How much he learned quickly became apparent the following year, when he moved to Columbia to direct “That Certain Thing,” a so-called “quickie” because of its low budget and short shooting schedule. It scored a success sufficient to lift the studio off Poverty Row.
With his credentials established, Capra was signed to a long-term contract at Columbia—and given authority to cast his own films.
“Which was a bit of luck for two people,” he said. “For me—and for Barbara Stanwyck. She’d had a big success on Broadway but was running into trouble in pictures. I thought she was right for ‘Ladies of Leisure’ and I had guessed right.
“After ‘Ladies’ was released, her career took off, and so did mine. . . .!”
Working again with Stanwyck, Capra made “Forbidden,” and suggested that a novel be written from his scenario—a practice unheard-of then but which has become a common practice for original screenplays.
“Platinum Blonde,” in 1931, turned Jean Harlow into an overnight film queen.
And “American Madness,” made in 1933, began yet another cycle—the film as social commentary, which would become a recurrent theme in Capra’s career and would continue to the present.
The same year, Capra made “The Bitter Tea of General Yen,” and “Lady for a Day,” both of which he called his personal “favorite”—until they were superseded a decade later.
But it was the following year, with “It Happened One Night,” that Capra finally began to achieve the recognition that would finally result in his name being featured above the titles of the pictures he made.
“It Happened One Night” was the first film to capture all five major Oscars, including Capra’s first Academy Award as a director.
Two years later, “Mr. Deeds Goes to Town” brought him his second Oscar as a director. And in 1938, he scored another double: Academy Awards for best picture and for directing “You Can’t Take It With You.”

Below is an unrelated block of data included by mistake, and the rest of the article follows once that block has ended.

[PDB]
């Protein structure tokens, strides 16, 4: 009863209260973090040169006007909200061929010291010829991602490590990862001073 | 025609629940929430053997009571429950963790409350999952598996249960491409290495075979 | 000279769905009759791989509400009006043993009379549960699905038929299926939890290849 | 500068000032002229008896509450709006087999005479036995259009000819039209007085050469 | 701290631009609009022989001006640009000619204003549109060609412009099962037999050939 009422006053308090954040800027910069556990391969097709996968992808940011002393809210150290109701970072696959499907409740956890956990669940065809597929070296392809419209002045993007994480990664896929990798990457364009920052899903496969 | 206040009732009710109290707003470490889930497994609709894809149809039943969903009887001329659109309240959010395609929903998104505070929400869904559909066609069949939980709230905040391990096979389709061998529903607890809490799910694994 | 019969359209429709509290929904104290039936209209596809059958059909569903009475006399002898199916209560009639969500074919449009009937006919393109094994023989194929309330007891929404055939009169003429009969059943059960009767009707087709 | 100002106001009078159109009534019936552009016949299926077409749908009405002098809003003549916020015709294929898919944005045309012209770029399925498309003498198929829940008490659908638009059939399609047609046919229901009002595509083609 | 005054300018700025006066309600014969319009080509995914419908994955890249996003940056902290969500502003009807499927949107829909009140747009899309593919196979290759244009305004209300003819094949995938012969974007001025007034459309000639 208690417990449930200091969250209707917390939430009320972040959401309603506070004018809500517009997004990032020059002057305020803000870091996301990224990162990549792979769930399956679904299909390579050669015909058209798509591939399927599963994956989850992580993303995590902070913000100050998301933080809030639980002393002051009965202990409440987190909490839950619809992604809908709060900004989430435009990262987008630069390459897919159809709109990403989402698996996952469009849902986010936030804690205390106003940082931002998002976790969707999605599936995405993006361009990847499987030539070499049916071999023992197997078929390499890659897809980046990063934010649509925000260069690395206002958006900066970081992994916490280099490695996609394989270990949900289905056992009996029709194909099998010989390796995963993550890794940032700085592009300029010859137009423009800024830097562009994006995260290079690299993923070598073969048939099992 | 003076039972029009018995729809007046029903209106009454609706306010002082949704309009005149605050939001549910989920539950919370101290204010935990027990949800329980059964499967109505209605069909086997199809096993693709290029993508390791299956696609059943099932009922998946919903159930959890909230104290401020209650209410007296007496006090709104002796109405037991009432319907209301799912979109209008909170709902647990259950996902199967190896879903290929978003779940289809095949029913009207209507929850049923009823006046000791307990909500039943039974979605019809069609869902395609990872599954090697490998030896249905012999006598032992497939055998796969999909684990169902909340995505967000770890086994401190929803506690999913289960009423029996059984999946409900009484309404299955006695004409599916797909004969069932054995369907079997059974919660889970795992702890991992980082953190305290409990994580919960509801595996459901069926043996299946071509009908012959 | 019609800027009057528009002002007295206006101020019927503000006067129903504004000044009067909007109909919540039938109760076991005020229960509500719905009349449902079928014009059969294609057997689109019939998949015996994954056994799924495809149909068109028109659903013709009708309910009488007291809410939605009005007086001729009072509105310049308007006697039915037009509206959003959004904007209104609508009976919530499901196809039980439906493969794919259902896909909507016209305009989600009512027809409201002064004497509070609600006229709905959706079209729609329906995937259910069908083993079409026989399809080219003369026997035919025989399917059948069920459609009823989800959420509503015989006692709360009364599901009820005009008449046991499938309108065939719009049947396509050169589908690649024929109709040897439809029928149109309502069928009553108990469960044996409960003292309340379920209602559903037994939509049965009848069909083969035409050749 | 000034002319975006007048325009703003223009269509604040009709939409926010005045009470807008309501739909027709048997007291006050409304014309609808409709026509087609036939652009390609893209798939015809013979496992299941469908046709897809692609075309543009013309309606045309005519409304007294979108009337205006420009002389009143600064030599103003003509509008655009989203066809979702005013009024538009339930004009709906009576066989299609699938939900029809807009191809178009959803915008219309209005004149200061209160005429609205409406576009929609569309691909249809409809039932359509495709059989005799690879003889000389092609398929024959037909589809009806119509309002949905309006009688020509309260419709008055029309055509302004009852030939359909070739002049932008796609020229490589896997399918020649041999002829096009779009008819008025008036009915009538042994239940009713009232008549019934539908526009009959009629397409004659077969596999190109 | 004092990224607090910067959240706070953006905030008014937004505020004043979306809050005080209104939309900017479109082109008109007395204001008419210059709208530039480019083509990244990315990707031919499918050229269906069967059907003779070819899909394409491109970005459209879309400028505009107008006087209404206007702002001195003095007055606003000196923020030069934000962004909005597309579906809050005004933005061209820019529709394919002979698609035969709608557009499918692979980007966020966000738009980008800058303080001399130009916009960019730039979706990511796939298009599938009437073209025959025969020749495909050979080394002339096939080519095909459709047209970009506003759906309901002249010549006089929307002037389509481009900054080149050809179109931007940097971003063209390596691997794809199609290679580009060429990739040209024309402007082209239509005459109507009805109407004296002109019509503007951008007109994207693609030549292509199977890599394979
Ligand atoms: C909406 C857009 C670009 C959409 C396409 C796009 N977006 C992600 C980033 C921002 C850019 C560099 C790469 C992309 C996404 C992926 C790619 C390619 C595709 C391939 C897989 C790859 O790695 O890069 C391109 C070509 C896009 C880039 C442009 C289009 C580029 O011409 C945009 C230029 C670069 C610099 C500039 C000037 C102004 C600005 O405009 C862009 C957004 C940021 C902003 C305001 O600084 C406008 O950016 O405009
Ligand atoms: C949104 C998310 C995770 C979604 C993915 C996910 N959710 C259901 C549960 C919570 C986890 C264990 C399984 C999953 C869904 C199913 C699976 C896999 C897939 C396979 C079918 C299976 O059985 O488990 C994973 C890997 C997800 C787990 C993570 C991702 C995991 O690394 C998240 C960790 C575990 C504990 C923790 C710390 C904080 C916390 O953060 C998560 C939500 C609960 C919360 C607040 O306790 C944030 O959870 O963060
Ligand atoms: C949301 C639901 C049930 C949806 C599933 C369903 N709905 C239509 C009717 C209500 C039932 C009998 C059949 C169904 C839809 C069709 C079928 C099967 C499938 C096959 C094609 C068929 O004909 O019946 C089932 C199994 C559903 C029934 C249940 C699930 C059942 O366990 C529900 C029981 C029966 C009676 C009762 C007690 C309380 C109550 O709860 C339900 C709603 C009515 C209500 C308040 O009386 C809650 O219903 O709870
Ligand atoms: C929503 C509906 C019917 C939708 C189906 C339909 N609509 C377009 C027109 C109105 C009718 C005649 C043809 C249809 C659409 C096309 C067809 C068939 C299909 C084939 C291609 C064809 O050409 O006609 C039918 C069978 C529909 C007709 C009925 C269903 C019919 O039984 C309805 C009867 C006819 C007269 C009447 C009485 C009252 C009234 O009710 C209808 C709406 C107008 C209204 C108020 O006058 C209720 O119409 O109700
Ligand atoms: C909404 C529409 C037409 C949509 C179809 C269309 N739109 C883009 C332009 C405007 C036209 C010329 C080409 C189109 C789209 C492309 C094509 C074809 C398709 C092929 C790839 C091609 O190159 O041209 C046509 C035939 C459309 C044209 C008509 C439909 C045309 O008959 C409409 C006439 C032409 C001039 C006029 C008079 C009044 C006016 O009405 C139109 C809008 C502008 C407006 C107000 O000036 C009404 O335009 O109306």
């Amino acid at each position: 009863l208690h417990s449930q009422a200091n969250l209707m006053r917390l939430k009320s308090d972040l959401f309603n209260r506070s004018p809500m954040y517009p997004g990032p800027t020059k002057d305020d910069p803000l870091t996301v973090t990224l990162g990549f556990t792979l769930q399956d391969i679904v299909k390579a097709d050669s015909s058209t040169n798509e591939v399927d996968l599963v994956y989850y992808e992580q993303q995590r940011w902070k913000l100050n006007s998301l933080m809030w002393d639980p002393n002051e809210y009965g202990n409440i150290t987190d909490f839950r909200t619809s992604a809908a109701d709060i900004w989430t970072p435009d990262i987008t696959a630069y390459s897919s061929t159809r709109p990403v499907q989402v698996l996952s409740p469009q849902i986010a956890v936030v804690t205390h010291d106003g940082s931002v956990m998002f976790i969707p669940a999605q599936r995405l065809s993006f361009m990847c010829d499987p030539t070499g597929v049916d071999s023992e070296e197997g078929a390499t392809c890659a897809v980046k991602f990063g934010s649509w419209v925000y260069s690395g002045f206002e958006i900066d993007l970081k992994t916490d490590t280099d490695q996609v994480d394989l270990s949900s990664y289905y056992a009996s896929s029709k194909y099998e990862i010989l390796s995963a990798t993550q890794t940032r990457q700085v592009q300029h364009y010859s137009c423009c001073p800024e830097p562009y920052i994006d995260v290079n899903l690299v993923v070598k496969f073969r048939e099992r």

These films, and “Lost Horizon” (1937) and “Mr. Smith Goes To Washington” (1939), encouraged Capra to make another pioneering move: He became one of the first successful independent movie producers.
Capra’s first effort as head of Frank Capra Productions was “Meet John Doe,” and it was a box office success. But it also brought forth the first strong criticism of the distinctive “Capra Touch” in films—a touch his detractors were quick to label “Capracorn.”
“In a Capra film,” a Life magazine critic wrote, “you have standard elements: a naive and idealistic hero thrown suddenly in contact with a shrewd, professional woman who first holds him up to . . . scorn . . . and then repents and attempts to help him against . . . the crooked politicians.”
Capra shrugged it off.
“Nice plot,” he said of the magazine piece. “Needs a little work, but send me an outline and we’ll talk about it.”
The 1930s, the so-called “golden era” of the movies, were ending, however; Europe was moving toward war, and Capra had time for just one more effort--turning the successful stage play “Arsenic and Old Lace” into a movie with Cary Grant, Priscilla Lane, Raymond Massey and Peter Lorre—before returning to the Army.
In 1941, he joined the 834th Signal Photographic Detachment, where he produced and directed three film series, including “Why We Fight,” which won a special award from the New York Film Critics.
In June, 1945, Capra was discharged as a colonel, ready to resume his civilian career.
“But for a moment or two,” he said, “it looked like there might not be any career to resume. For the moment, I didn’t want to go back to working for a studio—but money was hard to come by for a man who hadn’t made a civilian movie for five years.
“I was beginning to have some doubts.”
But they didn’t last long. In partnership with Samuel Briskin, Stevens and William Wyler, he formed Liberty Films Inc. and began work on the picture that would become his all-time “permanent favorite.”
It was “It’s a Wonderful Life,” with Stewart, Lionel Barrymore, Donna Reed and Thomas Mitchell. This was to be Stewart’s first postwar film, too.
“The first time I told the plot—about a small-town guy who never did much of anything and winds up talking to an angel—to Jimmy Stewart, he just sat there,” Capra said. “I thought I’d bombed. But then he said, ‘OK—if you want to make a crazy thing like that with a guy who hasn’t been in front of a camera for five years, I’m your man,’ and I knew we were in.”
The film quickly reestablished the credentials of Capra and Stewart, and brought Oscar nominations practically across the board. But it didn’t win the statuettes.